Use this URL to cite or link to this record in EThOS: https://ethos.bl.uk/OrderDetails.do?uin=uk.bl.ethos.819383
Title: Mathematics teachers' appropriation of digital and non-digital resources and its impact on classroom practices
Author: Umameh, Michael Achile
ISNI:       0000 0004 9358 1712
Awarding Body: University of Leeds
Current Institution: University of Leeds
Date of Award: 2020
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Abstract:
Mathematics teachers’ appropriation of digital and non-digital resources for professional practices have become a research focus over the last decade. The aim of this doctoral research is to explore how mathematics teachers in English secondary schools access, adapt, create and use resources in-class and out-of-class, individually and collectively, from the practitioners’ perspectives. This research also examines the genesis of a community of practice from teachers’ collective work. A qualitative case study approach and thematic data analysis were used. Data were collected through interviews, observations using the Systematic Classroom Analysis Notation (SCAN), screen capture and document collation. Seven teachers were purposively selected from three schools in England in which there exists a culture of resource use. Activity theoretic and ‘documentational’ approaches are frameworks used in exploring and discussing teachers’ resource use and its impact on classroom practices. The findings highlight the importance of digital and non-digital resources in teaching mathematics in England. They suggest that the widespread use of schemes of work, amongst other features, in England predisposes teachers to appropriate and use a variety of resources. The findings reveal that teachers undertake a range of formative assessments (FA) as an integral part of their teaching practices. The use of digital resources and the teachers’ resources system enables these FA practices in a variety of ways. The research also indicates that mathematics teachers’ collectives exist in different forms. Indeed, teachers’ collective participation occurs in a complex intersection of various loosely or tightly connected virtual and/or face-to-face networks with the potential to emerge into a mathematics teacher community of practice. The research found that teachers adopt the concepts of variation and differentiation and enact these ideas in distinctive ways. This research has the potential to contribute to the discourse on mathematics teachers’ work with resources from an English perspective. It also offers insights and recommendations that could benefit teachers’ professional practices.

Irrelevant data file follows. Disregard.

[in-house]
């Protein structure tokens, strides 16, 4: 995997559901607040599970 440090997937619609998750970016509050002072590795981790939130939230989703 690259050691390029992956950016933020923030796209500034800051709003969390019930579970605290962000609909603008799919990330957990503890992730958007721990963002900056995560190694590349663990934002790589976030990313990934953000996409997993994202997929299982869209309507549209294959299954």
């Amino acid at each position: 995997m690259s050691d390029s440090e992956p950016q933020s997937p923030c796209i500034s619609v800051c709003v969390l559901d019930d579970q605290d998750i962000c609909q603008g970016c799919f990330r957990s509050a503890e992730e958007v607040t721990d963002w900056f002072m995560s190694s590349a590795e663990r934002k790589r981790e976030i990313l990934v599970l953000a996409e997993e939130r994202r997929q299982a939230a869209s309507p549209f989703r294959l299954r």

Supervisor: Monaghan, John ; Walker, Aisha Sponsor: Not available
Qualification Name: Thesis (Ph.D.) Qualification Level: Doctoral
EThOS ID: uk.bl.ethos.819383  DOI: Not available
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